We know that worrying doesn't help, but that never seems to stop us.
You know how it goes: something happens (your kids are on their iPhones too much) and you tell yourself a story (this is going to be a problem) and then you feel afraid for the future. You go into fear. You play out the possibilities and by the time you are done you have become the creator of an elaborate story about how their lives are going to be ruined because of the iPhone. We get sucked into the story that our imagination has created and we believe it to be true rather than what it is…just a story based on a single thought that might not even be true (this is going to be a problem).
“Worry is a misuse of the imagination.” ~ Dan Zadra
Worry is an adaptive survival mechanism that's based on keeping us and our loved ones alive. Our imaginations project into the future and anticipate all of the possible dangers and then our brain does what it can to avoid or remove those possibilities. It serves us well if we are in a dangerous situation. And worry can be a catalyst to solve problems for sure! But it can go awry and we can form the habit of worrying and even become addicted to worrying.
Perhaps that we worry isn’t the problem, it’s how we worry.
I think we are “incomplete worriers.” Most of us stop worrying too early and sort of get stuck. We never bring the situation into our full consciousness so we're run by unconscious and irrational fears.
We worry effectively when we allow ourselves to worry long enough to go through the fear and through the worry and into confidence. Yes, you read that right, I said we need to worry longer.
We need to let our worry to play out fully.
Let’s take an example for a parent of a boy who is entering high school this year. Mom is afraid he will be exposed to drugs and give into the peer pressure, do drugs, get addicted and become a pot-head and never leave her basement.
Most likely she'll stop there and keep playing that worry tape – forming a groove in her brain by going over the same thoughts repeatedly – and this is what forms a worry habit.
She's uncomfortable sitting in this fear so she begins to think about how she can control her outside circumstances to solve this problem. She considers that if her son has more activities after school he will have less time to party. She contemplates what rules need to be in place to prevent him from being out partying too late. She lectures him about the risks of drug use. She tries to establish family traditions and family meals because studies show kids with strong family ties, regular meals, and traditions are less likely to do drugs.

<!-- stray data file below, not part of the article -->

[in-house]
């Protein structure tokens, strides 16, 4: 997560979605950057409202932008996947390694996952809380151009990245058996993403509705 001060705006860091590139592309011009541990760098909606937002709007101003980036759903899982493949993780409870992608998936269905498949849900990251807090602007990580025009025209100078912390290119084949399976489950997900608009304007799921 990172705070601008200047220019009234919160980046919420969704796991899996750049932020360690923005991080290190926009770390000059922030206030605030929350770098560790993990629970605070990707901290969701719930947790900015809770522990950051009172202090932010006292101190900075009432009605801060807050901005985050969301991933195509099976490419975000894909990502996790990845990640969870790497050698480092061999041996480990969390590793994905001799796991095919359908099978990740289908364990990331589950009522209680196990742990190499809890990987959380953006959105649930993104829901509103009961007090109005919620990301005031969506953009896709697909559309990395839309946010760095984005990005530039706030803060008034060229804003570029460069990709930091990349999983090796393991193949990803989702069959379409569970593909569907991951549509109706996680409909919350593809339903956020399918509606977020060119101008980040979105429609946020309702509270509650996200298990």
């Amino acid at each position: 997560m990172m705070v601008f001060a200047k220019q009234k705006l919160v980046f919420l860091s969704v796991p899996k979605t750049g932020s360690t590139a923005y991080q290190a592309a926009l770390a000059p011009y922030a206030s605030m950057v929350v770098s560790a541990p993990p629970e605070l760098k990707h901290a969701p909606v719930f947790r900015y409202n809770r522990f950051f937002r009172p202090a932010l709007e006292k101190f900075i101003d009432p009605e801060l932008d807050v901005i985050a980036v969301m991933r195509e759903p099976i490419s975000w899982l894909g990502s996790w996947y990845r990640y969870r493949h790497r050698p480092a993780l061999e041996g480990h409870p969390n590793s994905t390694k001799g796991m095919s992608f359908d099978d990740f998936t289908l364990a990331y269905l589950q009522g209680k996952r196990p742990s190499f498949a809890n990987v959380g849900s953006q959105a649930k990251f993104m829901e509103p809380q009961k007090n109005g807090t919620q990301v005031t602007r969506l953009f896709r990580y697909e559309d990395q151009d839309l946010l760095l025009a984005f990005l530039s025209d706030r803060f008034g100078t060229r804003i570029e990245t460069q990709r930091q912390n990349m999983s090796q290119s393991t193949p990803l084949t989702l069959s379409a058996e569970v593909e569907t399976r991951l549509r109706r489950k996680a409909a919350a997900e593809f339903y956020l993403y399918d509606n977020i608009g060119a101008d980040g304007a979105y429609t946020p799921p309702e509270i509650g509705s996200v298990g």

Great ideas! And this shows that worrying can be useful for problem-solving. But nothing guarantees that her son won’t do drugs. If he wants to, he will. Period. And she's still stuck in fear.
Mom's just putting a bandaid on the boo-boo in her heart. She is masking (and avoiding) the uncomfortable and painful feelings around the uncertainty of her son's future. Trying to manage her fear of her son getting involved in drugs by trying to fix and control – but it’s really just an illusion of control. Since her son is now in control of his own life, there is very little she can do to control his behaviors.
HERE ARE THE 3 STEPS TO “WORRY BETTER” SO WE CAN GO BEYOND FEAR AND INTO CONFIDENCE:
Situation: you walk by a friend who completely ignored you when you said hello. You're worried she is mad at you - did you do something wrong? Why would she do that?
Doesn’t that feel better than staying stuck in a story that she ignored you because you did something wrong? Even if she IS upset with you, what value is there in you worrying about it?
NOW LET’S USE THESE STEPS AND THE EXAMPLE OF THE 9TH GRADER AND DRUGS:
First, allow yourself to fully feel the fear.
Accept that you truly are afraid that your child will get hurt or even die if he chooses a path of drugs. Honor how scary that feels and your deep desire to protect him. Tell yourself that you are okay and that he's okay in this moment. Put your hand on your heart and take a breath. Remember that this is not real, it’s just a worry, just your imagination.